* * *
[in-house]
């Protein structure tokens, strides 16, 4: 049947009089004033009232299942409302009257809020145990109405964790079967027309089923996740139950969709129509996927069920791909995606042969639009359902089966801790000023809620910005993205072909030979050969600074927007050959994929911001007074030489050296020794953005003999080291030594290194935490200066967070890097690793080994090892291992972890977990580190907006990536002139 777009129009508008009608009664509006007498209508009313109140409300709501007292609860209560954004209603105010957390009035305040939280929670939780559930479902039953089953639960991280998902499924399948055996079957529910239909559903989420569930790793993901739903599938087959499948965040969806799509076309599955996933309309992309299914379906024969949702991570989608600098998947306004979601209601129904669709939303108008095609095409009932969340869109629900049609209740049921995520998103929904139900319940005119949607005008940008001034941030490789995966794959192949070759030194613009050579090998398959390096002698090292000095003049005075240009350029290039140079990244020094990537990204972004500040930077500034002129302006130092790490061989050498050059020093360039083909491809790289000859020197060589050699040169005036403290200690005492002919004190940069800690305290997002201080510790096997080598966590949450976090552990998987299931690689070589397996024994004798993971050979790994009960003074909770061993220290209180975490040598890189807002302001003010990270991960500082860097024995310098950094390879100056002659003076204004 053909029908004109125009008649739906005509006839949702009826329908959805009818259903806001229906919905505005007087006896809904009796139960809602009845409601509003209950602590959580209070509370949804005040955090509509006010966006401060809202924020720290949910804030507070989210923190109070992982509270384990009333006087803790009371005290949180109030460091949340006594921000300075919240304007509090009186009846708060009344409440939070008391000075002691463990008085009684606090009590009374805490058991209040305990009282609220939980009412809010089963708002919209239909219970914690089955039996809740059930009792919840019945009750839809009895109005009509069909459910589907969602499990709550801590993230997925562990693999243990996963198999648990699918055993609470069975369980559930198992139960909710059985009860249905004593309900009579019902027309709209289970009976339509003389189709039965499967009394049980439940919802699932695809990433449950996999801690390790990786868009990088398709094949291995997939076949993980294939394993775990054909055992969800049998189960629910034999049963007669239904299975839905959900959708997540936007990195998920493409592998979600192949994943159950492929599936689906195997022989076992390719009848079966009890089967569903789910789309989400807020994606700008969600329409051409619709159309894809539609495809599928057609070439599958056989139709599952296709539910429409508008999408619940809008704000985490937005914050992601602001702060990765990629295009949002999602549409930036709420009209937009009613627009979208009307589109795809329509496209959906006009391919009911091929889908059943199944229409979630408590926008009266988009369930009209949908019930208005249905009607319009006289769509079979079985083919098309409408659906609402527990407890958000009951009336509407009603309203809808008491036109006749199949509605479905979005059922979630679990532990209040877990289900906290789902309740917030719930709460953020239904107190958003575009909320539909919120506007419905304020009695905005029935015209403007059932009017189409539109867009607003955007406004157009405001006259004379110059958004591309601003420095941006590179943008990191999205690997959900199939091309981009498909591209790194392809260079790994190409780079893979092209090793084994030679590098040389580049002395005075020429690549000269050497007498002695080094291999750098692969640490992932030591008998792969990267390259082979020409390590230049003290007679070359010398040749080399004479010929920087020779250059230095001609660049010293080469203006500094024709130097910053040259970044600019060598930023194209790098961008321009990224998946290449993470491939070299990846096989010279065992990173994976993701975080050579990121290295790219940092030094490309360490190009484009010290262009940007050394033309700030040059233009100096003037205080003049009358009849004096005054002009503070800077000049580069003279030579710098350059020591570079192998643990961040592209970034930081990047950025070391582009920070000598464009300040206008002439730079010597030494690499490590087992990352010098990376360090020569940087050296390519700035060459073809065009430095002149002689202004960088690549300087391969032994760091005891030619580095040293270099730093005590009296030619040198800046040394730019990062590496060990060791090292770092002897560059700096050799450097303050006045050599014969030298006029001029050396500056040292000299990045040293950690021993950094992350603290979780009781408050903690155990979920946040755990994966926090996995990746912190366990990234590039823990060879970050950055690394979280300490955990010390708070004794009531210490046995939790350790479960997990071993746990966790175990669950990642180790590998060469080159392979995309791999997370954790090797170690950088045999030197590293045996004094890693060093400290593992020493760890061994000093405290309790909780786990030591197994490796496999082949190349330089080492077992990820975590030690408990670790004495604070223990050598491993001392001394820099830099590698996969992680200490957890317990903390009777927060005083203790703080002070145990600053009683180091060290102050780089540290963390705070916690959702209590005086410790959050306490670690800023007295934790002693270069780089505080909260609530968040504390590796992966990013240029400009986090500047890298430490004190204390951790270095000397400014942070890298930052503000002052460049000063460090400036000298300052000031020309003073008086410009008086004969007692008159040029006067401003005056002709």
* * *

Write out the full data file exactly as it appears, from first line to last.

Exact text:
[in-house]
């Protein structure tokens, strides 16, 4: 049947009089004033009232299942409302009257809020145990109405964790079967027309089923996740139950969709129509996927069920791909995606042969639009359902089966801790000023809620910005993205072909030979050969600074927007050959994929911001007074030489050296020794953005003999080291030594290194935490200066967070890097690793080994090892291992972890977990580190907006990536002139 777009129009508008009608009664509006007498209508009313109140409300709501007292609860209560954004209603105010957390009035305040939280929670939780559930479902039953089953639960991280998902499924399948055996079957529910239909559903989420569930790793993901739903599938087959499948965040969806799509076309599955996933309309992309299914379906024969949702991570989608600098998947306004979601209601129904669709939303108008095609095409009932969340869109629900049609209740049921995520998103929904139900319940005119949607005008940008001034941030490789995966794959192949070759030194613009050579090998398959390096002698090292000095003049005075240009350029290039140079990244020094990537990204972004500040930077500034002129302006130092790490061989050498050059020093360039083909491809790289000859020197060589050699040169005036403290200690005492002919004190940069800690305290997002201080510790096997080598966590949450976090552990998987299931690689070589397996024994004798993971050979790994009960003074909770061993220290209180975490040598890189807002302001003010990270991960500082860097024995310098950094390879100056002659003076204004 053909029908004109125009008649739906005509006839949702009826329908959805009818259903806001229906919905505005007087006896809904009796139960809602009845409601509003209950602590959580209070509370949804005040955090509509006010966006401060809202924020720290949910804030507070989210923190109070992982509270384990009333006087803790009371005290949180109030460091949340006594921000300075919240304007509090009186009846708060009344409440939070008391000075002691463990008085009684606090009590009374805490058991209040305990009282609220939980009412809010089963708002919209239909219970914690089955039996809740059930009792919840019945009750839809009895109005009509069909459910589907969602499990709550801590993230997925562990693999243990996963198999648990699918055993609470069975369980559930198992139960909710059985009860249905004593309900009579019902027309709209289970009976339509003389189709039965499967009394049980439940919802699932695809990433449950996999801690390790990786868009990088398709094949291995997939076949993980294939394993775990054909055992969800049998189960629910034999049963007669239904299975839905959900959708997540936007990195998920493409592998979600192949994943159950492929599936689906195997022989076992390719009848079966009890089967569903789910789309989400807020994606700008969600329409051409619709159309894809539609495809599928057609070439599958056989139709599952296709539910429409508008999408619940809008704000985490937005914050992601602001702060990765990629295009949002999602549409930036709420009209937009009613627009979208009307589109795809329509496209959906006009391919009911091929889908059943199944229409979630408590926008009266988009369930009209949908019930208005249905009607319009006289769509079979079985083919098309409408659906609402527990407890958000009951009336509407009603309203809808008491036109006749199949509605479905979005059922979630679990532990209040877990289900906290789902309740917030719930709460953020239904107190958003575009909320539909919120506007419905304020009695905005029935015209403007059932009017189409539109867009607003955007406004157009405001006259004379110059958004591309601003420095941006590179943008990191999205690997959900199939091309981009498909591209790194392809260079790994190409780079893979092209090793084994030679590098040389580049002395005075020429690549000269050497007498002695080094291999750098692969640490992932030591008998792969990267390259082979020409390590230049003290007679070359010398040749080399004479010929920087020779250059230095001609660049010293080469203006500094024709130097910053040259970044600019060598930023194209790098961008321009990224998946290449993470491939070299990846096989010279065992990173994976993701975080050579990121290295790219940092030094490309360490190009484009010290262009940007050394033309700030040059233009100096003037205080003049009358009849004096005054002009503070800077000049580069003279030579710098350059020591570079192998643990961040592209970034930081990047950025070391582009920070000598464009300040206008002439730079010597030494690499490590087992990352010098990376360090020569940087050296390519700035060459073809065009430095002149002689202004960088690549300087391969032994760091005891030619580095040293270099730093005590009296030619040198800046040394730019990062590496060990060791090292770092002897560059700096050799450097303050006045050599014969030298006029001029050396500056040292000299990045040293950690021993950094992350603290979780009781408050903690155990979920946040755990994966926090996995990746912190366990990234590039823990060879970050950055690394979280300490955990010390708070004794009531210490046995939790350790479960997990071993746990966790175990669950990642180790590998060469080159392979995309791999997370954790090797170690950088045999030197590293045996004094890693060093400290593992020493760890061994000093405290309790909780786990030591197994490796496999082949190349330089080492077992990820975590030690408990670790004495604070223990050598491993001392001394820099830099590698996969992680200490957890317990903390009777927060005083203790703080002070145990600053009683180091060290102050780089540290963390705070916690959702209590005086410790959050306490670690800023007295934790002693270069780089505080909260609530968040504390590796992966990013240029400009986090500047890298430490004190204390951790270095000397400014942070890298930052503000002052460049000063460090400036000298300052000031020309003073008086410009008086004969007692008159040029006067401003005056002709």